Clippers know what it will take to regain control of the series.
By MICHAEL MARTINEZFS West
PLAYA VISTA, Calif. – The Clippers didn’t spend Monday scratching their heads at practice. They know exactly what they need to do to regain control of their first-round playoff series against the Memphis Grizzlies.
More energy. More rebounding. A lot more rebounding.
It’s that simple. The Clippers allowed the Grizzlies to tie up their best-of-seven series at two games apiece because they didn’t have enough of either. But they can still take a 3-2 lead by winning Game 5 Tuesday night at Staples Center.
“It really comes down to rebounding the basketball, second-chance points, not turning it over and making plays in the fourth quarter,” coach Vinny Del Negro said.
The series was expected to be tight, and it has been, but it’s also been a tale of two teams playing their best on their home courts. The Clippers grabbed home-court advantage in the regular season, and it could come in handy.
“That’s why you work so hard for home court,” guard Chauncey Billups said. “If we were facing this situation and we had two games left in Memphis and one at home, then obviously the pressure would be on us. But the pressure is not on us.”
Even so, the Clippers will face some pressure trying to stop the Grizzlies’ momentum, which they built with victories in Games 3 and 4 at FedEx Forum.
Consider how differently the first four games turned out statistically:
“We’ve got to come out with more energy,” said Chris Paul, who scored 47 points in the first two games but was held to 27 in the two losses at Memphis. “We won two games at home and they won two games at home. That’s why you fight so hard for home-court advantage.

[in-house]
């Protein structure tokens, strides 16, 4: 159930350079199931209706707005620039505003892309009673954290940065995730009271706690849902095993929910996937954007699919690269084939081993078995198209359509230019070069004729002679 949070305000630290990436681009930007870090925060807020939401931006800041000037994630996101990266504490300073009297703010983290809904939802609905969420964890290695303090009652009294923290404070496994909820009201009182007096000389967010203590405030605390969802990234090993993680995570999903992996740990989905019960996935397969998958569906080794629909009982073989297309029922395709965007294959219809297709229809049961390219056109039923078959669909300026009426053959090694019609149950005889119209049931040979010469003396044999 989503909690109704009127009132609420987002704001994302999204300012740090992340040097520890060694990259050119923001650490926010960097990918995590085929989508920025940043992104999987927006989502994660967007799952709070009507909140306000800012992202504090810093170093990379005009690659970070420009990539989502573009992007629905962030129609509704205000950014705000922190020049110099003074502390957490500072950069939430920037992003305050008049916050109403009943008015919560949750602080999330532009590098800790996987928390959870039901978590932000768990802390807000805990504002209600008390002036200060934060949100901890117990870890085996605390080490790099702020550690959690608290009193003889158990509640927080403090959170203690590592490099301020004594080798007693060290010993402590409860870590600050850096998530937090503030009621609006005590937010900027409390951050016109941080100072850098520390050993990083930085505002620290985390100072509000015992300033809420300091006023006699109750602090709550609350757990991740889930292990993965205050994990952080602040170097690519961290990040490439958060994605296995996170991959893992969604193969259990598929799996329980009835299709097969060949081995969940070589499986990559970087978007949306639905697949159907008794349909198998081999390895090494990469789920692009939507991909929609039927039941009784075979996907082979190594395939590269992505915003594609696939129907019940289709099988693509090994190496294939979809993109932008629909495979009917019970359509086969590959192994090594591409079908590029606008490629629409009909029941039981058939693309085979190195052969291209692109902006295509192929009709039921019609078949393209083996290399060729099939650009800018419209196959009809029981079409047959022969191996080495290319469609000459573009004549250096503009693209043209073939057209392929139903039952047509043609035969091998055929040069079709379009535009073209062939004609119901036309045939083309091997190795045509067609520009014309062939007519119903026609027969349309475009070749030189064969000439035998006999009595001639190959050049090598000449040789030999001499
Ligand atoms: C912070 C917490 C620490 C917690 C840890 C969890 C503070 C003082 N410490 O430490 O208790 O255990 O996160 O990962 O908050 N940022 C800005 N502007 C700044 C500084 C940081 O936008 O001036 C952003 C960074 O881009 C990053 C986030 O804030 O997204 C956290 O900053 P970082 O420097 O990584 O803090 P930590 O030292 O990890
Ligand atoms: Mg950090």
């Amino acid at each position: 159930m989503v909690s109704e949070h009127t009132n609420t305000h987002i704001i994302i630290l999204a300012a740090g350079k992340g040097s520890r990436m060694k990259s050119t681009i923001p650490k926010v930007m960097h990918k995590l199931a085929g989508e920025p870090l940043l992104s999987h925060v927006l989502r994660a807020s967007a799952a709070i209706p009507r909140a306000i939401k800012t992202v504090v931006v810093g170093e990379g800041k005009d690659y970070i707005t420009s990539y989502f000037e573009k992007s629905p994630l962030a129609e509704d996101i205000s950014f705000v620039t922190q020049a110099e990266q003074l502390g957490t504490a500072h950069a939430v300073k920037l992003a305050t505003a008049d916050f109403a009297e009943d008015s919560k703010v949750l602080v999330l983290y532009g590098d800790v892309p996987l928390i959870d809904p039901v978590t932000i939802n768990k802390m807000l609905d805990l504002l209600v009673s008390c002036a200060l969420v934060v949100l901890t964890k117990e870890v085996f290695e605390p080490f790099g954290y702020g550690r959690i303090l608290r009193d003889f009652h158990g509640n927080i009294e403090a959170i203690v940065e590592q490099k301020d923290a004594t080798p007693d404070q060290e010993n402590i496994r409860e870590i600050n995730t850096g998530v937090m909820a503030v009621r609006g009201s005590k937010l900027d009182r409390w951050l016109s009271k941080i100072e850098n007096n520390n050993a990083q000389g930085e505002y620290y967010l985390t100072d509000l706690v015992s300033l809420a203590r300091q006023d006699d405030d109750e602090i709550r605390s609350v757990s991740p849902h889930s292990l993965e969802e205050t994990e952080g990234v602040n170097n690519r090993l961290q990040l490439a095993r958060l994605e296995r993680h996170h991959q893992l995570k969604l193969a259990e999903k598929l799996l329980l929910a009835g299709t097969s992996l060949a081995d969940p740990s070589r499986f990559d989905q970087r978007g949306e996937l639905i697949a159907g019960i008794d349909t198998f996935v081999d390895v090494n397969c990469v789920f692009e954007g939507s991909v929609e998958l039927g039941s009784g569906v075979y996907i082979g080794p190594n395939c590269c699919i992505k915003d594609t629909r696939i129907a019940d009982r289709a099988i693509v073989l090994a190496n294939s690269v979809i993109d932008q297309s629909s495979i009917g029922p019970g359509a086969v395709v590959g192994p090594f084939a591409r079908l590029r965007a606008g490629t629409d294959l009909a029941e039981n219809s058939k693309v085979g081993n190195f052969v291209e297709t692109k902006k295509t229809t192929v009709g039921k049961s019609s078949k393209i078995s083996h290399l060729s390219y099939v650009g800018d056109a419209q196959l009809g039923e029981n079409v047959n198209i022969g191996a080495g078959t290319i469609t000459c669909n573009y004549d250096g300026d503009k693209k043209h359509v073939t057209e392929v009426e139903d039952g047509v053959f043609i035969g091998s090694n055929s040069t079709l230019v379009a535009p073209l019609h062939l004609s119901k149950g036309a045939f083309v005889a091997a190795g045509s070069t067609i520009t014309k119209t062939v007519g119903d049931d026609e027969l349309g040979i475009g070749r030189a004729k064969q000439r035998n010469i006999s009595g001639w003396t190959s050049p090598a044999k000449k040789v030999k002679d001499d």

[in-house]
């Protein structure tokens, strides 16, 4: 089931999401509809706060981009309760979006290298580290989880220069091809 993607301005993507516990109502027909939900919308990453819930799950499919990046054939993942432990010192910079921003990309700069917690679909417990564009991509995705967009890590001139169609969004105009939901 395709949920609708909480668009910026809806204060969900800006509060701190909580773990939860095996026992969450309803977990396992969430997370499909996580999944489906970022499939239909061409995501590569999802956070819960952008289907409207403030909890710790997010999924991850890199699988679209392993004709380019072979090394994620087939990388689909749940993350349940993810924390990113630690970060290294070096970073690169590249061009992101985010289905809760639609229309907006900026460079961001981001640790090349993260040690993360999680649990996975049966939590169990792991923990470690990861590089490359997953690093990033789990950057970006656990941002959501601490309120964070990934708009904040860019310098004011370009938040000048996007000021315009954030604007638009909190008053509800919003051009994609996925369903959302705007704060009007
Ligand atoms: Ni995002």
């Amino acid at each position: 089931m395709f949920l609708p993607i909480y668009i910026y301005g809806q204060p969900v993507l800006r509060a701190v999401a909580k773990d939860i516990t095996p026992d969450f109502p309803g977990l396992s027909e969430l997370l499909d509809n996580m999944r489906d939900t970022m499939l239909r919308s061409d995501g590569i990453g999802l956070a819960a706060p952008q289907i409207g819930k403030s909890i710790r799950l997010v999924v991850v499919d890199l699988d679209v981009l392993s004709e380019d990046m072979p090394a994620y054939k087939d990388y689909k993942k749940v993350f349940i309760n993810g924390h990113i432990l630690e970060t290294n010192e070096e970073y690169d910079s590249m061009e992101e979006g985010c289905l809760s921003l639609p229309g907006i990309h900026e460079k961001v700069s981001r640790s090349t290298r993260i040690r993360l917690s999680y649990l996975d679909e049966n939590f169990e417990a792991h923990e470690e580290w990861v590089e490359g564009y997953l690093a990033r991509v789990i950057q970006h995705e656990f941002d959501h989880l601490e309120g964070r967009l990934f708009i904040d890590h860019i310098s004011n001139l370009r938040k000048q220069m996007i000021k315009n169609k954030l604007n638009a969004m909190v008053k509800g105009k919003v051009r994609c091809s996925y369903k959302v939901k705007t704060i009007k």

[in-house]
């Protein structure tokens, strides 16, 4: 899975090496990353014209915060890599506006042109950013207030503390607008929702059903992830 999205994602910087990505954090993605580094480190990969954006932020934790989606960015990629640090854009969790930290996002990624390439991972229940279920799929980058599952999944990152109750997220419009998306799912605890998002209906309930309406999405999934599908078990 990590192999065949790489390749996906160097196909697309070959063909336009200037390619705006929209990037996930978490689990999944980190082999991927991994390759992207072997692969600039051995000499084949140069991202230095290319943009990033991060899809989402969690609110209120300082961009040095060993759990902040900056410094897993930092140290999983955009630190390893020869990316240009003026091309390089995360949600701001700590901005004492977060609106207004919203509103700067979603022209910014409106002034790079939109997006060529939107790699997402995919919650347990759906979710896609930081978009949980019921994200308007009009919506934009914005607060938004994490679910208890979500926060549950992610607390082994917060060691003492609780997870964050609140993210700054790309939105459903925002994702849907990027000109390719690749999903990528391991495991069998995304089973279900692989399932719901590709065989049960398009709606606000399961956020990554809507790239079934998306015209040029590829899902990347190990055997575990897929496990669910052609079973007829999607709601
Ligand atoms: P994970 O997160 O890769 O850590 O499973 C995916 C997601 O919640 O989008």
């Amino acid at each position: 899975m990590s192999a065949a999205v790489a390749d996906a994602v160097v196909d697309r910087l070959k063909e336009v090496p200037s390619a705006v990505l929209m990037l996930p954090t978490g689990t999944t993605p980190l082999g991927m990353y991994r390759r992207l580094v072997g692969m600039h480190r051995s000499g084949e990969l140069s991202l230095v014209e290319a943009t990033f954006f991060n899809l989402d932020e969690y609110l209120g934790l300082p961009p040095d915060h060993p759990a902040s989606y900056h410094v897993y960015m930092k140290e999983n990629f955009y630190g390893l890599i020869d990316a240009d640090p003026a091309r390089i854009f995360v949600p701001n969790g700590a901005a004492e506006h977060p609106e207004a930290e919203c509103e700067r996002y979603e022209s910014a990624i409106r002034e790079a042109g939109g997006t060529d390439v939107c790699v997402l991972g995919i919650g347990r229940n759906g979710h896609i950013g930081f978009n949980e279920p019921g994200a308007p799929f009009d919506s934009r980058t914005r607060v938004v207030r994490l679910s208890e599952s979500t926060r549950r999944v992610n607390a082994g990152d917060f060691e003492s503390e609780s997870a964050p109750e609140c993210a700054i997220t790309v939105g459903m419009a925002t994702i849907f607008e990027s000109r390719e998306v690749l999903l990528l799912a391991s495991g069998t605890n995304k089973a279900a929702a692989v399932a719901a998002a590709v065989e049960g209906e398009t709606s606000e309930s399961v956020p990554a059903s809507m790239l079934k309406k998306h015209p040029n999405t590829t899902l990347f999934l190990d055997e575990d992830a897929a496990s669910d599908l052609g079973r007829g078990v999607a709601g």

“We have to come out with the same intensity in Game 5 that we did in Games 1 and 2 and understand that now it’s a three-game series. We’ve got to play hard and play the way we know we can.”
The Clippers understand they’ll need to win the game on the backboards, keeping Memphis’ big men, Zach Randolph and Marc Gasol, off the glass so they grab rebounds and get out quickly in transition. That’s the style of play that works best for them.
“They’re like two old-school big guys,” Paul said. “They bang and different things like that. It’s going to take a collective unit, all of us. We can’t just put it on our big guys. Our guards have got to get in there and bang with them, and then we’ve got to run them.”
Del Negro offered the same analysis, saying, “We’ve got to rebound as a committee. It’s not just the big guys -- it’s everybody. The big guys have got to get those guys off the glass if they have to face-guard them or whatever, and then our guards have got to get in there and rebound as well.”
But a lot of responsibility will still fall to Clippers center DeAndre Jordan and forward Blake Griffin, who will have to box out Randolph on rebounds and prevent Gasol from getting easy looks at the basket. Randolph averaged 25.5 points and 10 rebounds in his team’s victories; Gasol averaged 20 points and 10.5 rebounds and hurt the Clippers with his soft outside jumpers.
If the Clippers can slow them down, force the other players on the court to take shots and get out quickly on the fast-break, they believe they can return to Memphis on Friday with a chance to close out the series.
“We don’t want to be the team that loses at home,” Paul said. “We’re going to fight, we’re going to scrap, we’re going to try and play our game and come home with a win.”